Amazon's Alexa Recorded a Woman's Private Conversation and Sent it to a Contact

A woman in Portland recently had an alarming experience with her Alexa-enabled devices after a private conversation was recorded and sent to a random contact, according to a news report from Seattle's Kiro7 news.

The woman, Danielle, and her family had Amazon devices situated in each room for home control, and two weeks ago, one of those devices apparently recorded a conversation about hardwood floors and sent it to a person on their contact list. There are no details on how the recording was delivered to the contact.

But Danielle said two weeks ago their love for Alexa changed with an alarming phone call. "The person on the other line said, 'unplug your Alexa devices right now,'" she said. "'You're being hacked.'"

That person was one of her husband's employees, calling from Seattle.

"We unplugged all of them and he proceeded to tell us that he had received audio files of recordings from inside our house," she said. "At first, my husband was, like, 'no you didn't!' And the (recipient of the message) said 'You sat there talking about hardwood floors.' And we said, 'oh gosh, you really did hear us.'"

Danielle confirmed that the recordings received by the contact were indeed conversations picked up by her Alexa device, and in no way was she informed that Alexa was sending the recording to a contact. She contacted Amazon and was told that the "device just guessed what we were saying." Amazon apologized and told her it would fix the issue.

Alexa has an option to send a message to a contact name using a voice recording, but Alexa is supposed to vocally confirm such requests and does not appear to have done so in this instance.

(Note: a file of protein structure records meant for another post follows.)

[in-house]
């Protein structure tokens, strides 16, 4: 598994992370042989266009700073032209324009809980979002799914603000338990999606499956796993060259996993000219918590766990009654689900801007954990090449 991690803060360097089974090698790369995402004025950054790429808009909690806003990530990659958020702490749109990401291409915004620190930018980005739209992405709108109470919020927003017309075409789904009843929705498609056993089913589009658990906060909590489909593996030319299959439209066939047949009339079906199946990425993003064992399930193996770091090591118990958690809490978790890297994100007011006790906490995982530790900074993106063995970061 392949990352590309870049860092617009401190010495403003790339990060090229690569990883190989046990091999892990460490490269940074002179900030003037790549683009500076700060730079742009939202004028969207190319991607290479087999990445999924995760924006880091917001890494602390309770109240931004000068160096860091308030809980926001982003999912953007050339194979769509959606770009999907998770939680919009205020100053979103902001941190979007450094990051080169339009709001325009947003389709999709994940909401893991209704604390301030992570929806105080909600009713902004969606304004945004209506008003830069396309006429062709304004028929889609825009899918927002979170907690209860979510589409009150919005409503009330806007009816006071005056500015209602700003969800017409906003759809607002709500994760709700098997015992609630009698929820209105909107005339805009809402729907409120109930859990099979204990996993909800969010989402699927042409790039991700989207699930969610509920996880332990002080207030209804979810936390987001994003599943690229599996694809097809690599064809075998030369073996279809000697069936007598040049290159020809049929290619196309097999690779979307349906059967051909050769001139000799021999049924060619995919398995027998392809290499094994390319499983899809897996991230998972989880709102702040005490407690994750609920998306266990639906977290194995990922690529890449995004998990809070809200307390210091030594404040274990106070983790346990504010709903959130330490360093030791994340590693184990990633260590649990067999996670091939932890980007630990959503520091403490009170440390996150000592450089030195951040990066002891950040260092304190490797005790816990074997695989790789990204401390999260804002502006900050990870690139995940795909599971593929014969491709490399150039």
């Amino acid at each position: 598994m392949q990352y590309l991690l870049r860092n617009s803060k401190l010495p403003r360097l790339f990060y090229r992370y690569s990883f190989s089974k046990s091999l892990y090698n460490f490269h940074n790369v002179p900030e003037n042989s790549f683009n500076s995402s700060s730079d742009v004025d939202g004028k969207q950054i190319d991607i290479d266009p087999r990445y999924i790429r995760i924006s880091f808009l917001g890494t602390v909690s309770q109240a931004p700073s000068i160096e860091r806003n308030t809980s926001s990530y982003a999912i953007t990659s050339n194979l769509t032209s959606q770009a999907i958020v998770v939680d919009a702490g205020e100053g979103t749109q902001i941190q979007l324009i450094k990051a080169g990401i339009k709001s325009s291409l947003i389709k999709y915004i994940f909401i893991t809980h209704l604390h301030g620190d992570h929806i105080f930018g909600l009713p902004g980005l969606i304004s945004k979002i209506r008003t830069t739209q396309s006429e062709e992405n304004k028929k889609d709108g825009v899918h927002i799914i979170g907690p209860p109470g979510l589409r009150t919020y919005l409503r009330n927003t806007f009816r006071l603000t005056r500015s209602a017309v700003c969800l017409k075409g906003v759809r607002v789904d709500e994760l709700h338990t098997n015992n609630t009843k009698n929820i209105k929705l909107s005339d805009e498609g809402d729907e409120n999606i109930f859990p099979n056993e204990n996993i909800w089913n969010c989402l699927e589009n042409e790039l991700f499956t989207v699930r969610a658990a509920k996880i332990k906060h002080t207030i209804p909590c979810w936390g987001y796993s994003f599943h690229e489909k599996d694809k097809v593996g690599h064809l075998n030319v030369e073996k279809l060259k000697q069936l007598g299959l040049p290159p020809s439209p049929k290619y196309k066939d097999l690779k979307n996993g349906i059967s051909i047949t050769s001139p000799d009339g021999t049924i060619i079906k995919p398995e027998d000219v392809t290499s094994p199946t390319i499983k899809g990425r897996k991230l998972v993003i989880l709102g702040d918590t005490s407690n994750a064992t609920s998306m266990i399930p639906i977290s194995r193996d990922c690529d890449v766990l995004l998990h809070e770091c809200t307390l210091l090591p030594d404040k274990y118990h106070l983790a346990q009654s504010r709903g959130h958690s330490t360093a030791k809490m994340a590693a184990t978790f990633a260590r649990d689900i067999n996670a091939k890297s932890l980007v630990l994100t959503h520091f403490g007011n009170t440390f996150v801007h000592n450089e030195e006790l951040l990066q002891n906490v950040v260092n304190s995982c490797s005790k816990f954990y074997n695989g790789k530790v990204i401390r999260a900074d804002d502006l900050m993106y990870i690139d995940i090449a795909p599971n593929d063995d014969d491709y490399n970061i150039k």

In a statement to the Kiro7, Amazon said that it "takes privacy very seriously" and that the event was an "extremely rare occurrence" that it is taking steps to prevent in the future.

This is not the first strange Alexa behavior that Amazon has had to deal with. Back in March, Alexa made headlines after multiple customers with Alexa-enabled devices reported hearing creepy, unsolicited laughter.

Top Rated Comments

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32 months ago
Say what you want about Apple but Siri will never do such thing....she wouldn't recognize the command in the first place :p
Score: 103 Votes (Like | Disagree)
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32 months ago
This is one of the reasons why I still have no idea why people put these devices in their homes voluntarily. HomePod included.
Score: 76 Votes (Like | Disagree)
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32 months ago
Let's put internet connected speakers in every room of the house, because using a light switch, or checking the weather on my phone takes too much effort. What could go wrong?
Score: 27 Votes (Like | Disagree)
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32 months ago
So, HomePod sounds better, listens better, and doesn't invade your privacy. But Siri still sucks a lot of the time. (And I am an Apple fanboy.)
Score: 20 Votes (Like | Disagree)
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32 months ago
People are way too casual about privacy. I'd love to have an assistant that isn't an idiot, but privacy of data is much more important... So I guess I'll have to wait for Apple to fix Siri, because damn this kind of stuff...
Score: 19 Votes (Like | Disagree)
Avatar
32 months ago
"All right, I've just sent $250,000 to your hairdresser via iMessage."
Score: 16 Votes (Like | Disagree)

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